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Gasoline Reaches Month’s High After Report Supplies Declined

Gasoline futures reached the highest price in a month after an industry group reported that U.S. inventories of the motor fuel declined.

Prices rose as much as 0.4 percent. The American Petroleum Institute said yesterday that gasoline supplies fell 3.65 million barrels last week. The Energy Information Administration will probably report today that stockpiles shrank by 1 million barrels in the seven days ended April 4, according to the median estimate of 10 analysts surveyed by Bloomberg.

“De-stocking of winter-grade gasoline continues through the month of April,” said Andy Lipow, president of Lipow Oil Associates LLC in Houston. “It may not necessarily be an indication of gasoline demand. The market is going to wait for the EIA stats.”

May-delivery gasoline rose 0.59 cent to $2.986 a gallon at 9:37 a.m. on the New York Mercantile Exchange. Prices touched $2.9927, the highest intraday level since March 4. Volume was 35 percent above the 100-day average.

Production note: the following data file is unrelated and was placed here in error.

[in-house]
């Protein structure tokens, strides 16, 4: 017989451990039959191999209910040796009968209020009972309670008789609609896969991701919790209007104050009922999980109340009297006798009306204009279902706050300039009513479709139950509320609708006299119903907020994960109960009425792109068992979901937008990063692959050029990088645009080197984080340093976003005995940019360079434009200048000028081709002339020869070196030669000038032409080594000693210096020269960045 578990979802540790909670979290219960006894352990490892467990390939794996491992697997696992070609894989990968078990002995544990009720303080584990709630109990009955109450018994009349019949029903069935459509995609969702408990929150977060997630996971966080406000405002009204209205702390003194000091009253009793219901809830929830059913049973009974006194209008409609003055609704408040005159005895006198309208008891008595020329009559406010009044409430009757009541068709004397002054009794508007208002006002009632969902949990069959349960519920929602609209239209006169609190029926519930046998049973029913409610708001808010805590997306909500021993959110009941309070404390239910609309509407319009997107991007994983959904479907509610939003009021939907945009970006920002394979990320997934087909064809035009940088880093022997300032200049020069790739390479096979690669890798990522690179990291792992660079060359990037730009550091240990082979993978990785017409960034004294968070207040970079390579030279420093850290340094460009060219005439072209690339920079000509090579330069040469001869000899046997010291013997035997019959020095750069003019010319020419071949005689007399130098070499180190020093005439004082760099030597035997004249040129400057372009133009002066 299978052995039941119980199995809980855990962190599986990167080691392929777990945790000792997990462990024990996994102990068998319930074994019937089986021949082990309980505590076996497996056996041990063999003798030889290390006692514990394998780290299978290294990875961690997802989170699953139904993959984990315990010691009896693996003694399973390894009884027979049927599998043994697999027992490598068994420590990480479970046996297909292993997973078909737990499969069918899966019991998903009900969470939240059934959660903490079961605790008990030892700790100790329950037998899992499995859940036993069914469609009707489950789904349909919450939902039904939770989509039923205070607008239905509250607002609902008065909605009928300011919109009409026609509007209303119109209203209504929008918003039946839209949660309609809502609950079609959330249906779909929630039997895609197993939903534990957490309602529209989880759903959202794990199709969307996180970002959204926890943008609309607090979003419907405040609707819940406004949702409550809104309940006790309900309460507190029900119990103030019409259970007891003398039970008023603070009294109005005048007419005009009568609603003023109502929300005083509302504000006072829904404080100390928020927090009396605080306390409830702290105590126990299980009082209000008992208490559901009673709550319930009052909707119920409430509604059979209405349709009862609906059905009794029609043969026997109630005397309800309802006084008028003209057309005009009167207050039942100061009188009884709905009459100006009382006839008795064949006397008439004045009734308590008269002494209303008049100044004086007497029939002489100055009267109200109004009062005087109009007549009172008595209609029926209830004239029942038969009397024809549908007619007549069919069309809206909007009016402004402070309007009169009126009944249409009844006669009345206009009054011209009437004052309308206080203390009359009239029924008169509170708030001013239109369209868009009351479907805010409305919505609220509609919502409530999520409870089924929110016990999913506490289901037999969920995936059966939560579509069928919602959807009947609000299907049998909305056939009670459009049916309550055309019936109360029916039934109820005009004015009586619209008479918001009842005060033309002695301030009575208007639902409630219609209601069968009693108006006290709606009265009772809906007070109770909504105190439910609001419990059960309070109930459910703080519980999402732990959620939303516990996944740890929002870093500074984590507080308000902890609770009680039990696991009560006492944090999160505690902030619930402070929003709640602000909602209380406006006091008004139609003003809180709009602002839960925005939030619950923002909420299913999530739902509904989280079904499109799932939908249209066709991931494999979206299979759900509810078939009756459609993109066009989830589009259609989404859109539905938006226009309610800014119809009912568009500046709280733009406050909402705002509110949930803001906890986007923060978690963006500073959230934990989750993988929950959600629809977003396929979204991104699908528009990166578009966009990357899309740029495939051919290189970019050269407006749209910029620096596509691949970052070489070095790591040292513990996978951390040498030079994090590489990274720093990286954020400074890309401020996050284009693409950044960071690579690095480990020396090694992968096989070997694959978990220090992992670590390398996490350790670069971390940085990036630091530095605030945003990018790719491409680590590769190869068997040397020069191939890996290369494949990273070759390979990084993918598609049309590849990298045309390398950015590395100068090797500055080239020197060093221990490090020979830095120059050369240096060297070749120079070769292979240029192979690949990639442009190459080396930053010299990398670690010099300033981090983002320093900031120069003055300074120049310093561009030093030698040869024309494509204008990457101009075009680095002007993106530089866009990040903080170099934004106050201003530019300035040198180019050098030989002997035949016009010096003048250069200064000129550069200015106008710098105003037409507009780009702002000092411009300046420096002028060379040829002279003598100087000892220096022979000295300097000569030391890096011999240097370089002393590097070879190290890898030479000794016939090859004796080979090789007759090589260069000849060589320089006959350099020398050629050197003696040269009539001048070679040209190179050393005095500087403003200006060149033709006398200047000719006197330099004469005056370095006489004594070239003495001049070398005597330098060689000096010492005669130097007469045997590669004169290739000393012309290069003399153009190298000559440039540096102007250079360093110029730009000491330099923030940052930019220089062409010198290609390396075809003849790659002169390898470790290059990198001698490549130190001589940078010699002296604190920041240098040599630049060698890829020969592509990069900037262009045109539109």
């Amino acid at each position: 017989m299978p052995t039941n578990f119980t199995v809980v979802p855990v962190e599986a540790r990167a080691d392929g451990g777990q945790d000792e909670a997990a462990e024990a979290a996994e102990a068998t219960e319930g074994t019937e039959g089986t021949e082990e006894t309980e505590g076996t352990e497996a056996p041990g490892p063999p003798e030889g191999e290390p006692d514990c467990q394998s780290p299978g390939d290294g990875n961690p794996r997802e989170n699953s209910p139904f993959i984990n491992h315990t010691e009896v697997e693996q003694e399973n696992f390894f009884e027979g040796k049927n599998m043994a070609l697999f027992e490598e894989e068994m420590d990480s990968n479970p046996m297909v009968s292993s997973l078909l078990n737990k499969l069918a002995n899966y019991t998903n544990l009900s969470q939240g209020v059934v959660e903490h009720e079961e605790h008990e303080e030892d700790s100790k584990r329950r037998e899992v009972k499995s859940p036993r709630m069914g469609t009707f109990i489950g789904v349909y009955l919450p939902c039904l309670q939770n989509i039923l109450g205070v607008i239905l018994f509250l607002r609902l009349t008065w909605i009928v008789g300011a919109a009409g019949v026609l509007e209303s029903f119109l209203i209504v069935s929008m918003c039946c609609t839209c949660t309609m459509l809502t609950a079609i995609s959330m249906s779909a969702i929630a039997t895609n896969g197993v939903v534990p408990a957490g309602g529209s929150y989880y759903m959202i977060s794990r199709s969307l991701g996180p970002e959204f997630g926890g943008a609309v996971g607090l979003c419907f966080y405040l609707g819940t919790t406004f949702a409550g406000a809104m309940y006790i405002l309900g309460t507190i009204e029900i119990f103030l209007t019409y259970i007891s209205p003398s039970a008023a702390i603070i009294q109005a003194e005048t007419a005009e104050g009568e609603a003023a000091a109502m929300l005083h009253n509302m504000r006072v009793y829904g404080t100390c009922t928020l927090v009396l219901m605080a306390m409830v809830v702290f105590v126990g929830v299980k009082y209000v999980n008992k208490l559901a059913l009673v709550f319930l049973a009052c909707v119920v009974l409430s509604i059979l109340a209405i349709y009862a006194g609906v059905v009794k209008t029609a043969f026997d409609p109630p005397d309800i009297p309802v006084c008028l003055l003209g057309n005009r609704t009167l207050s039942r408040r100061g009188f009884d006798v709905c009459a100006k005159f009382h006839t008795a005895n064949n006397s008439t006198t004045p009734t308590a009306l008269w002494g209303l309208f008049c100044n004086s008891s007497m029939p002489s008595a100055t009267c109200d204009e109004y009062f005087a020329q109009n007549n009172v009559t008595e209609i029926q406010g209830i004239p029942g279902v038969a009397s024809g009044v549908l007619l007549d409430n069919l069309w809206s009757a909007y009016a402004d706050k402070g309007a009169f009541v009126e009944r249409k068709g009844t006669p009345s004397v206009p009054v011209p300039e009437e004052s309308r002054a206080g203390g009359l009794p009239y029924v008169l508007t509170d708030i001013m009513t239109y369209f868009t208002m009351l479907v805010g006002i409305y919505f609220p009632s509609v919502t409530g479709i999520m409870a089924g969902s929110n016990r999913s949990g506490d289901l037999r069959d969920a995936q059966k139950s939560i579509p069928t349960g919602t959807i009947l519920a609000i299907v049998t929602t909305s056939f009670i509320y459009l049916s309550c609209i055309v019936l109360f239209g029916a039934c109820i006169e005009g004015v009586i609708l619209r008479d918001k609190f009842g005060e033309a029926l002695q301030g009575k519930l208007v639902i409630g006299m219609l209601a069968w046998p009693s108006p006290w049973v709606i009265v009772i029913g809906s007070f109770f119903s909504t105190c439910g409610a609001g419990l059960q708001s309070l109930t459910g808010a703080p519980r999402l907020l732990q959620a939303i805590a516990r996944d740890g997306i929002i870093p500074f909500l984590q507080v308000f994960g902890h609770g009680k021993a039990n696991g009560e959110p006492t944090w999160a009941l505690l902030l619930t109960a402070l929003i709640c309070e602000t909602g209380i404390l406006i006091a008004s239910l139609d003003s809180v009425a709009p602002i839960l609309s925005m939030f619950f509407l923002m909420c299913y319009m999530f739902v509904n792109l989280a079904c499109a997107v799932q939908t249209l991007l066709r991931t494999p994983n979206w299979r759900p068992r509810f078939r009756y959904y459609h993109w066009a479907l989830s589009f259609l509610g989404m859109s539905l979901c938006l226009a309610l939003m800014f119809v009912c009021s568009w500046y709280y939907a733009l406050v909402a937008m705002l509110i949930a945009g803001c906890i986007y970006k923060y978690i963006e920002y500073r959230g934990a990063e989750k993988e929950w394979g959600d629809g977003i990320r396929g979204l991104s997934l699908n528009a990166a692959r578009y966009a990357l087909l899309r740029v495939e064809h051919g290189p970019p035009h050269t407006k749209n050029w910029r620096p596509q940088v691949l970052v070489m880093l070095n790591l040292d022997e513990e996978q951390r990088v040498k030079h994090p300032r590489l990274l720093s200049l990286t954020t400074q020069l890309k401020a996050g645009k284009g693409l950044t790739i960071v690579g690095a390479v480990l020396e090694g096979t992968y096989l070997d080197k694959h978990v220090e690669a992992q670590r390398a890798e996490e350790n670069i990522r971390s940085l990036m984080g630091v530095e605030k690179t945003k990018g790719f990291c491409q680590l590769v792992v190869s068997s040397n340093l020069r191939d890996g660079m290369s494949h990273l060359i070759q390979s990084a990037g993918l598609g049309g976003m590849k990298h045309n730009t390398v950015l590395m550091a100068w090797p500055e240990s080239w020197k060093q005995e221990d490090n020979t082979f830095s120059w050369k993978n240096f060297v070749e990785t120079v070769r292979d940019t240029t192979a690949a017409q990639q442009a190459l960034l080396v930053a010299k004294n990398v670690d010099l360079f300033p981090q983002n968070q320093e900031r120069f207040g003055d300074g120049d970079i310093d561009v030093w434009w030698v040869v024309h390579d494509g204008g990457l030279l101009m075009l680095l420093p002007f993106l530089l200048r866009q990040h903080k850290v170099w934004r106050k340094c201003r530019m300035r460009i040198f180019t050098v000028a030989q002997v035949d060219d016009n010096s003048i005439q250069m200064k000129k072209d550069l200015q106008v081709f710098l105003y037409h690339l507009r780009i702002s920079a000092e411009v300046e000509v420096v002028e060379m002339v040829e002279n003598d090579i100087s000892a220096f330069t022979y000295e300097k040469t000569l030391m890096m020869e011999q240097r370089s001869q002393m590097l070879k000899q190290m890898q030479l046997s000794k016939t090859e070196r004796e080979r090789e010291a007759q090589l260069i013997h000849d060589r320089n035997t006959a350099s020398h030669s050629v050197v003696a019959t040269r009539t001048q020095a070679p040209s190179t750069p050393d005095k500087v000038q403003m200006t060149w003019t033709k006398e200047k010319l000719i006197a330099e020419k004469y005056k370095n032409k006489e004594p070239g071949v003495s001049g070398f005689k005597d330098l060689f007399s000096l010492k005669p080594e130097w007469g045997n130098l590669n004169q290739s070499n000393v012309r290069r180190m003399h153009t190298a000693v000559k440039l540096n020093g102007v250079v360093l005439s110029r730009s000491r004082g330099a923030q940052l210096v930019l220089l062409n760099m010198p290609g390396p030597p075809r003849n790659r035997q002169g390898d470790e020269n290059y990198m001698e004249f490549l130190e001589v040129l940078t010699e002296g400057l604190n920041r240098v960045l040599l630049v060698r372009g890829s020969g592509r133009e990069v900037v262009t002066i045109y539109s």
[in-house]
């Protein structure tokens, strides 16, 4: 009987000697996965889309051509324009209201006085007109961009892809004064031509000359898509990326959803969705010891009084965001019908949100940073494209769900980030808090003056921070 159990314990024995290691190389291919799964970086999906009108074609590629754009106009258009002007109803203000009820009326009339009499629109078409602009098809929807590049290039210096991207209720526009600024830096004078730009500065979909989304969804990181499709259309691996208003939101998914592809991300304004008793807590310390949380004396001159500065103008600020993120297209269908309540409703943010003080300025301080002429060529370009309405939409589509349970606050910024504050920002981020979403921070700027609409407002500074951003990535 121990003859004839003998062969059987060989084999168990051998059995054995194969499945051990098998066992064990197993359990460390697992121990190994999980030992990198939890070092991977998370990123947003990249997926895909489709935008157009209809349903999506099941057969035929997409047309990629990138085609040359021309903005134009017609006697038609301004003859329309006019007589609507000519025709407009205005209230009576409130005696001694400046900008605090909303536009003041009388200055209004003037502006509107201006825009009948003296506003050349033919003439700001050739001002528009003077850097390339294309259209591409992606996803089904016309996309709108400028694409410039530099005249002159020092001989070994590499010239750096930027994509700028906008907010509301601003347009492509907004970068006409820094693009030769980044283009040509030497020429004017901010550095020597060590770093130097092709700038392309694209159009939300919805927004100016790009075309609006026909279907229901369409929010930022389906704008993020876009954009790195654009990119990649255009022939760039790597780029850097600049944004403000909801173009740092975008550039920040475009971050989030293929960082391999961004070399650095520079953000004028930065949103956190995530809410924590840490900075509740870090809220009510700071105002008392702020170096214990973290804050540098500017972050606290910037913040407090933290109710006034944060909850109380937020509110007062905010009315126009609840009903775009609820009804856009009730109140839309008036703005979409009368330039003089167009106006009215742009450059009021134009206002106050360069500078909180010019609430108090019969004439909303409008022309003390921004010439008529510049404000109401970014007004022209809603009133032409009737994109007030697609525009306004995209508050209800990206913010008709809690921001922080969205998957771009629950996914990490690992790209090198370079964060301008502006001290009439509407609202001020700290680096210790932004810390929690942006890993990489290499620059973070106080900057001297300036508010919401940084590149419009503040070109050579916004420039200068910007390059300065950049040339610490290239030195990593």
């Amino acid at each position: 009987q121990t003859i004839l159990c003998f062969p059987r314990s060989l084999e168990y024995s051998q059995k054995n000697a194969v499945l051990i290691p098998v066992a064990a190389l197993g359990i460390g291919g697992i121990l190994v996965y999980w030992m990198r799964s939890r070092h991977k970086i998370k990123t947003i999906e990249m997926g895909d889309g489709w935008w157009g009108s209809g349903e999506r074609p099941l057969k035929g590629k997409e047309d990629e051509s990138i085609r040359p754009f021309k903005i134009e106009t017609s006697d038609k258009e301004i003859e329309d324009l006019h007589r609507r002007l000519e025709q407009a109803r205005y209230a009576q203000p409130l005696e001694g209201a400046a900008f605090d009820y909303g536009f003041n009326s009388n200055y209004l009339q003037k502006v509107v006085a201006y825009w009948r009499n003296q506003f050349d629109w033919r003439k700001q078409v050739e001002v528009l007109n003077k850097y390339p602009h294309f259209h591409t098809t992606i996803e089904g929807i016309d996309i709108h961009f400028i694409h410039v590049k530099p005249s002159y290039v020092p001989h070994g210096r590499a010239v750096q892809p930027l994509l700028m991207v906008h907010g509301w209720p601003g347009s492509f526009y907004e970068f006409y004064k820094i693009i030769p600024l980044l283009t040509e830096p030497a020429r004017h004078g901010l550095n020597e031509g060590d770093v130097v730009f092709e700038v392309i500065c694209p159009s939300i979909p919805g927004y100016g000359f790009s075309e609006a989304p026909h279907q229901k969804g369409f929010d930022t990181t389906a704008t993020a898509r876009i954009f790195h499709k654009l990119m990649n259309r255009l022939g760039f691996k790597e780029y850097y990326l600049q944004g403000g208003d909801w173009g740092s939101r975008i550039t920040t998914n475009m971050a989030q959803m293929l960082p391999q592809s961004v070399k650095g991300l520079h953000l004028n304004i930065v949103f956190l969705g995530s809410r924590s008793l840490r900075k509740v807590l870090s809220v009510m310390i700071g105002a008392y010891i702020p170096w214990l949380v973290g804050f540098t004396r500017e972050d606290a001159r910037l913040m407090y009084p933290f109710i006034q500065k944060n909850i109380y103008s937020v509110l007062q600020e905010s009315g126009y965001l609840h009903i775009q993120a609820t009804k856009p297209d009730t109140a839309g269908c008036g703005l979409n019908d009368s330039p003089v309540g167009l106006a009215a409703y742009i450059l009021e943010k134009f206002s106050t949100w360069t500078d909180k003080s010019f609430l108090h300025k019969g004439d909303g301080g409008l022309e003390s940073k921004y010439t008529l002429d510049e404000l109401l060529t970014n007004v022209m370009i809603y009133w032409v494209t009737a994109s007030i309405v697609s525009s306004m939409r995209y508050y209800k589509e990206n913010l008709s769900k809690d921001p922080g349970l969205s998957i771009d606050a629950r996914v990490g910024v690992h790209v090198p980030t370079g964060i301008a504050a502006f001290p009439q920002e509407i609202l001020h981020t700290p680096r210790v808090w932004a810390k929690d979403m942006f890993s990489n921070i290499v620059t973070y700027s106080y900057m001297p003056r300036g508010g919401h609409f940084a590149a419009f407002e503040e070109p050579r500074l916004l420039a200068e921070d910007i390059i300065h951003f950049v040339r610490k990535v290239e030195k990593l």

The EIA is scheduled to report last week’s inventories at 10:30 a.m. in Washington.

The motor fuel’s crack spread versus WTI widened 14 cents to $22.74 a barrel. Gasoline’s premium to Brent fell 6 cents to $17.64 a barrel.

The average U.S. pump price rose 1.5 cents to $3.601, the highest since Aug. 5, according to data from Heathrow, Florida-based AAA.

Ultra low sulfur diesel for May delivery gained 0.79 cent, or 0.3 percent, to $2.9423 a gallon on volume that was 46 percent below the 100-day average.

The API reported that stockpiles of distillates, including diesel and jet fuel, rose 293,000 barrels last week. The survey projected that distillates fell 250,000 barrels.

Diesel’s crack spread versus WTI increased 17 cents to $20.86. The premium to Brent was up 21 cents to $15.73.

To contact the reporter on this story: Barbara Powell in Houston at bpowell4@bloomberg.net

To contact the editors responsible for this story: Dan Stets at dstets@bloomberg.net Charlotte Porter

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